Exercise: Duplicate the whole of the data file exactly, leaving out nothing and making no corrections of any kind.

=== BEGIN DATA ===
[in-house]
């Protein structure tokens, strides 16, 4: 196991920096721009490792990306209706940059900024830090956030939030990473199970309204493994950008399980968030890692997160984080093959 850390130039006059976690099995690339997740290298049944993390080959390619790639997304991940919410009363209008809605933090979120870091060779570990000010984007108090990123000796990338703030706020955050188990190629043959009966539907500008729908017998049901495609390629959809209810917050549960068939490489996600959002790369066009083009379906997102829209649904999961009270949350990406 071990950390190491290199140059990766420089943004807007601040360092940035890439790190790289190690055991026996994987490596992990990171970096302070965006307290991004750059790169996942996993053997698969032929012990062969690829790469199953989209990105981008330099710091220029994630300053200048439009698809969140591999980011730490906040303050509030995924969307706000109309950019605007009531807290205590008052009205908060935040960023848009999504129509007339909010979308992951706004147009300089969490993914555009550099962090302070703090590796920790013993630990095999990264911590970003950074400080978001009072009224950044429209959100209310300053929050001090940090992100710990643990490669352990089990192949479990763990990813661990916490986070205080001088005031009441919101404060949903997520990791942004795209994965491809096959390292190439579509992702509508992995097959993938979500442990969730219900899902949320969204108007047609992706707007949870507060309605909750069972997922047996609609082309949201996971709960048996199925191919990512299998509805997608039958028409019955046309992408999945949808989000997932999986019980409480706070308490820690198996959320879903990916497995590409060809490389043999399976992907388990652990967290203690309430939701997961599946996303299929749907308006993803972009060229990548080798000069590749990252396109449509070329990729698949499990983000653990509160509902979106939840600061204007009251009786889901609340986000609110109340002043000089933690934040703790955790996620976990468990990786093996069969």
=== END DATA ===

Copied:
[in-house]
């Protein structure tokens, strides 16, 4: 196991920096721009490792990306209706940059900024830090956030939030990473199970309204493994950008399980968030890692997160984080093959 850390130039006059976690099995690339997740290298049944993390080959390619790639997304991940919410009363209008809605933090979120870091060779570990000010984007108090990123000796990338703030706020955050188990190629043959009966539907500008729908017998049901495609390629959809209810917050549960068939490489996600959002790369066009083009379906997102829209649904999961009270949350990406 071990950390190491290199140059990766420089943004807007601040360092940035890439790190790289190690055991026996994987490596992990990171970096302070965006307290991004750059790169996942996993053997698969032929012990062969690829790469199953989209990105981008330099710091220029994630300053200048439009698809969140591999980011730490906040303050509030995924969307706000109309950019605007009531807290205590008052009205908060935040960023848009999504129509007339909010979308992951706004147009300089969490993914555009550099962090302070703090590796920790013993630990095999990264911590970003950074400080978001009072009224950044429209959100209310300053929050001090940090992100710990643990490669352990089990192949479990763990990813661990916490986070205080001088005031009441919101404060949903997520990791942004795209994965491809096959390292190439579509992702509508992995097959993938979500442990969730219900899902949320969204108007047609992706707007949870507060309605909750069972997922047996609609082309949201996971709960048996199925191919990512299998509805997608039958028409019955046309992408999945949808989000997932999986019980409480706070308490820690198996959320879903990916497995590409060809490389043999399976992907388990652990967290203690309430939701997961599946996303299929749907308006993803972009060229990548080798000069590749990252396109449509070329990729698949499990983000653990509160509902979106939840600061204007009251009786889901609340986000609110109340002043000089933690934040703790955790996620976990468990990786093996069969």